Banquet of Humble Pie: Proper 17-C-07
In the Ancient Middle East there were many valuable commodities that were the vehicles of social commerce among the people. Land, gold, foodstuffs, wine, even salt (from which we get the word “salary”) were held and traded throughout the Roman Empire. Perhaps because over 90% of the Gross National Product was held and controlled by less than 10% of the population, there was another commodity that was worth more than these, and it was intangible. This commodity was honor.
Honor, the esteem held an individual or family assigned relative worth or value of a person in society. If you happened to see the HBO series, Rome, you know what I mean. Those who didn’t have honor sought it, through righteous action or living into a particular code, or seeking to have it conferred through recognition or action from those who had it. Those who had it held the social strata in balance by the way they doled out the honor they had. This happened through social inter changes, such as invitations and seating at social gatherings, like sporting events, coronations, and banquets.
Pliny the Younger, the poet and philosopher of Rome in the late first century, describes how this was enacted at a banquet he attended as honored guest: “Some very elegant dishes were served up to the host and a few more of the company; while those which were placed before the rest were cheap and paltry. He (the host) had apportioned in small flagons three different sorts of wine; but you are not to suppose it as that the guests might take their choice: on the contrary, that they might not choose at all. One was for himself and me; the next for his friends of lower order (for you must know that he measures out his friendship according to the degrees of quality); and the third for his own freed-men and mine.” (At least at our Galas the people seated closest to the lavatory eat and drink the same as those at the head table.)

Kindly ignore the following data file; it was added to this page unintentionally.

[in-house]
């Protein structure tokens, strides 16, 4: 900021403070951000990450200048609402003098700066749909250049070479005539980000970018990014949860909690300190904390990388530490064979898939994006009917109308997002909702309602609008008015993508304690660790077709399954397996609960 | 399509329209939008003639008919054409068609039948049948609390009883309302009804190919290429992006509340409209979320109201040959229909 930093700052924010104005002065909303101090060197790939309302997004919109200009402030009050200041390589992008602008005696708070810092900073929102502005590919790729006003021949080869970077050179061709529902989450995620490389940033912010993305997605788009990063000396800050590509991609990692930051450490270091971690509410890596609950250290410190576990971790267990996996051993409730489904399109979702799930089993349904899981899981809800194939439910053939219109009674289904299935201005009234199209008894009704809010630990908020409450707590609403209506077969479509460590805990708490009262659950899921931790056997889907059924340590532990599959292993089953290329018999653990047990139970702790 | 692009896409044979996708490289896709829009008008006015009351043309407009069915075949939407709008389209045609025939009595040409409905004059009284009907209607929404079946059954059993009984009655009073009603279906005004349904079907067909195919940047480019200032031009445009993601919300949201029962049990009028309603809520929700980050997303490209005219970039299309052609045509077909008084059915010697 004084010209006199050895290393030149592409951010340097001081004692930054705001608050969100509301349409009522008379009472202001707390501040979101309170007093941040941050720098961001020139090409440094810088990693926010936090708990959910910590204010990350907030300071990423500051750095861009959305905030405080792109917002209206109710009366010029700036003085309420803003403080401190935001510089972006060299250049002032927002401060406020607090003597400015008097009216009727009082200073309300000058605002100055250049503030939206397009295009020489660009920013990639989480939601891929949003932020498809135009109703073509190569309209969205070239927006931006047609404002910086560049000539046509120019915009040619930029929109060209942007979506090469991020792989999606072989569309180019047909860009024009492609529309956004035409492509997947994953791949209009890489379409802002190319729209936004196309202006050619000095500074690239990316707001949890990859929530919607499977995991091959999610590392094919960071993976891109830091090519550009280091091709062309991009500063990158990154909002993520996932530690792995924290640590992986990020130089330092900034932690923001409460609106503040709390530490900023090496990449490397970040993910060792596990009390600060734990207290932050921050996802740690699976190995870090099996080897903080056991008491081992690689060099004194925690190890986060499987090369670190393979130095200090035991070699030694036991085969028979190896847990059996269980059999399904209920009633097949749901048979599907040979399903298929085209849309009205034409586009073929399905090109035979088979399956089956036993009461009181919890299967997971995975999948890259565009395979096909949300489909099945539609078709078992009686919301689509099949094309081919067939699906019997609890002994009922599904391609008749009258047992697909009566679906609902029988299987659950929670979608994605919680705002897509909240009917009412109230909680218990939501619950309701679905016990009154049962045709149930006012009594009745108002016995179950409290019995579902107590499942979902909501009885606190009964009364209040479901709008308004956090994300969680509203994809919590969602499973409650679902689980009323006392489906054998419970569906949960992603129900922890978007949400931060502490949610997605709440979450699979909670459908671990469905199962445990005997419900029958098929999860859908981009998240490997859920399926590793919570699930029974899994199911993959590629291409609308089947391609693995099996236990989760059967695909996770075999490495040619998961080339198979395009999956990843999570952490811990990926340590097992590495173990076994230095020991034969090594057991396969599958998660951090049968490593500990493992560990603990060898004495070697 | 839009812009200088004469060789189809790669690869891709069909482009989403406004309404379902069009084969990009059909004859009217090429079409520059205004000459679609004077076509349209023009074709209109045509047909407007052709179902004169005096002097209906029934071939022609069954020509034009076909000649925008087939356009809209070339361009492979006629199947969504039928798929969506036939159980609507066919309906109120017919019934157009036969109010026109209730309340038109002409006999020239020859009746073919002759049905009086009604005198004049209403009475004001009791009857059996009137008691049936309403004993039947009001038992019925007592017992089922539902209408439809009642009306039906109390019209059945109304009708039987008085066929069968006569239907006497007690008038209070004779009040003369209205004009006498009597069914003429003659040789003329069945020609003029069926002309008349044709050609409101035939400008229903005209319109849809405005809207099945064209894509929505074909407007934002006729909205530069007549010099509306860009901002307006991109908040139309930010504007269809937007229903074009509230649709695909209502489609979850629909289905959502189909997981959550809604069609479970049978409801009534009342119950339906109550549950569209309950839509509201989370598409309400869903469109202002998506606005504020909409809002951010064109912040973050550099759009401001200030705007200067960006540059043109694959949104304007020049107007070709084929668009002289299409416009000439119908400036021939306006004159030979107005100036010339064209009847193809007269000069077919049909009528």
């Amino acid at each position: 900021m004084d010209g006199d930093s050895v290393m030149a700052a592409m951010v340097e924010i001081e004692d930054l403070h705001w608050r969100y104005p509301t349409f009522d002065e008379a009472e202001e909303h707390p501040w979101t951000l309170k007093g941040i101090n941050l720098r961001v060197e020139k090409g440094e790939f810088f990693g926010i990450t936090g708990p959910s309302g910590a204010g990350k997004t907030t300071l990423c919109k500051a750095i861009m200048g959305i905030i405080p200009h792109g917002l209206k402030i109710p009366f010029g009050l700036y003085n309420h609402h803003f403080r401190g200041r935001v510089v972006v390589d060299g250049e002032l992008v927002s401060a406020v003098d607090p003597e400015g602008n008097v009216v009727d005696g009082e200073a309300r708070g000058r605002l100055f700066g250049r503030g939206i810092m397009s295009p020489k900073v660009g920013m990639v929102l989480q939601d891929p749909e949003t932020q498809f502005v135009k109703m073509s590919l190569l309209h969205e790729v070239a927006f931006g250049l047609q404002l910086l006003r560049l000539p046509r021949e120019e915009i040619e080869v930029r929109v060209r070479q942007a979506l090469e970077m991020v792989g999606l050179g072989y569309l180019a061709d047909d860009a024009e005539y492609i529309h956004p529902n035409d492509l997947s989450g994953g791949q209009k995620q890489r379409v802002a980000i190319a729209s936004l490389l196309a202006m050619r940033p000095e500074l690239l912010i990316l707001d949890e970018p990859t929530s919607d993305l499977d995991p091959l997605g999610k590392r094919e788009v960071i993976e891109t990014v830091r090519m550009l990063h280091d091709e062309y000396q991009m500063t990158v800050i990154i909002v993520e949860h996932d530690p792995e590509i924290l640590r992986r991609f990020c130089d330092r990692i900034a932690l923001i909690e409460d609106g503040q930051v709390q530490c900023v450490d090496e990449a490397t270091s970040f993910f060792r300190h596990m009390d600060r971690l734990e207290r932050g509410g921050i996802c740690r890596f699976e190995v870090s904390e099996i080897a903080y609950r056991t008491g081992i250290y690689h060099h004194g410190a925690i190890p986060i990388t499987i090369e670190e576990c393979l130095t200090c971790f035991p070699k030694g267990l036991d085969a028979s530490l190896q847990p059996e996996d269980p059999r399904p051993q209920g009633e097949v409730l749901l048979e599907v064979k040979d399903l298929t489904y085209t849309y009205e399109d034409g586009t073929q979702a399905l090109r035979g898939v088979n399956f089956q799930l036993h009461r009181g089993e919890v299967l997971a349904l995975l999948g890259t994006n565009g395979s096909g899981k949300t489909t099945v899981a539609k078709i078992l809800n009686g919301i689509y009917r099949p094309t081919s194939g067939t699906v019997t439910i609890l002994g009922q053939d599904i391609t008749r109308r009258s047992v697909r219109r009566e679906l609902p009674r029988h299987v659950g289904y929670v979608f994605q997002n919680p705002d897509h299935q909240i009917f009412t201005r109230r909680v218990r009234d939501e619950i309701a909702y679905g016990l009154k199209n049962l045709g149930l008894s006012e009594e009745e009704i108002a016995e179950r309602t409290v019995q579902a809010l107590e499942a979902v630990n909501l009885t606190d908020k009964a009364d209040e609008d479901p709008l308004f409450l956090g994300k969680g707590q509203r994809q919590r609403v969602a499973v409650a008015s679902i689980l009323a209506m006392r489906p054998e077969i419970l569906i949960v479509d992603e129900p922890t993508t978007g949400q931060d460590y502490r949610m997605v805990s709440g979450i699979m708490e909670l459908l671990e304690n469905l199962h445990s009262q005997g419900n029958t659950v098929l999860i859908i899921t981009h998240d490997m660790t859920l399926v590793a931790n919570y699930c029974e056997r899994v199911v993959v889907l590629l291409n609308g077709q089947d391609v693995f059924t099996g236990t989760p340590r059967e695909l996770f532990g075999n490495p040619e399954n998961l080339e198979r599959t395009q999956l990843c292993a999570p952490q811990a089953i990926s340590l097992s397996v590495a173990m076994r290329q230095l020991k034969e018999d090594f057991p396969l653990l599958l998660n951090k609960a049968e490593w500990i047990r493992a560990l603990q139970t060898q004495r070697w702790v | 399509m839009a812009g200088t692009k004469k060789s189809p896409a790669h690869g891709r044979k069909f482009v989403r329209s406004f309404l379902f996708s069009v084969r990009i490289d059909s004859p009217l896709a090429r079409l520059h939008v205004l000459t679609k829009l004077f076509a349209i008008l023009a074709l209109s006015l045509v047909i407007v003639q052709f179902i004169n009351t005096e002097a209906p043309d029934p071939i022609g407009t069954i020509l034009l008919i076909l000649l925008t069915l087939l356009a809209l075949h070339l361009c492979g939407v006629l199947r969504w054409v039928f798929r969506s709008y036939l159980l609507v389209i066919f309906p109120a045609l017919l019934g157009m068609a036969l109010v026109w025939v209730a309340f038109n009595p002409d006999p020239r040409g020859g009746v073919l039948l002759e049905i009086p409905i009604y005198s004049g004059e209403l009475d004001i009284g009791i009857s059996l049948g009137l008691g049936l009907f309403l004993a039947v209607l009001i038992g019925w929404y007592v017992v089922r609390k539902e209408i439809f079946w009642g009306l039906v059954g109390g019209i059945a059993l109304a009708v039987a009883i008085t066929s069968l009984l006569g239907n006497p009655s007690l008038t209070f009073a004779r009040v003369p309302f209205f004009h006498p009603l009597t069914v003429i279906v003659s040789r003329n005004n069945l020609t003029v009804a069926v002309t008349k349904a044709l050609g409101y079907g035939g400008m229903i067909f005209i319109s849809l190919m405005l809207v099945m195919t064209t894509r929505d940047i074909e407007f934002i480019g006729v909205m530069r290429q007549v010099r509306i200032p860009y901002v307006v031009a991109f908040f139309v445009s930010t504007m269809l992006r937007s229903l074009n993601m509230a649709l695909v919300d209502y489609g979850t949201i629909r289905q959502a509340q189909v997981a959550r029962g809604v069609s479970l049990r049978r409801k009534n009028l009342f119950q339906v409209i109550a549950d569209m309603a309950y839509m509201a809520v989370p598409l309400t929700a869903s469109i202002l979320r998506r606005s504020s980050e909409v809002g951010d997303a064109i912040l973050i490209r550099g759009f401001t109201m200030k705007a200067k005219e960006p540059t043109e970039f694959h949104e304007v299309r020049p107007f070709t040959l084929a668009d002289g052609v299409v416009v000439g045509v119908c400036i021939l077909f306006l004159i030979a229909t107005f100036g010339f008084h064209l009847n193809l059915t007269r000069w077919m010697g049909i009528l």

It was to this sort of event that Jesus was invited by the leader of the Pharisees. He was invited to be the guest of honor, but don’t suppose that this was good old fashioned hospitality. He was invited as a set up, to be watched, to see how he’d act on the Sabbath. Would he keep kosher? Would he wash his hands as his disciples didn’t? Would he heal the man with dropsy that crashed the party, like he healed the woman with a disabling spirit last week? The host and guests have no intention of talking to Jesus about their Sabbath habits, mind you, but they are on the lookout for was to “diss” him for his. But Jesus had no qualms about talking to them about their ego driven obsessions. Invited to be watched, he becomes the observer, and noticing their scramble for places of honor, he tells guest and hosts two parables:
“When you are invited to a dinner don’t take the place of honor in case someone more important than you comes along and you get bumped. Rather, sit in the lowest place, so that your host may invite you higher and you’ll get singled out for honor by everyone else.” “And Mr. Host, when you give a banquet don’t invite your business associates, friends, and neighbors to your party, so they can in turn invite you, and each will get repaid. Rather, invite those who can’t contribute to your honor-stash, the poor, the lame, the outcast, the lost.
Now, Jesus does sound a little bit like Miss Manners here, but in spite of the fact their might be some good nuggets of advice in these remarks, we all know that he is not really talking about table etiquette. As is usually the case when he teaches, he is speaking about the Kingdom of God and what the reign of God implies. He is taking opportunity to point out the disparity between the manner in which the “honored” guests live their lives and God’s vision for a society in which all are on equal footing because all are children of God.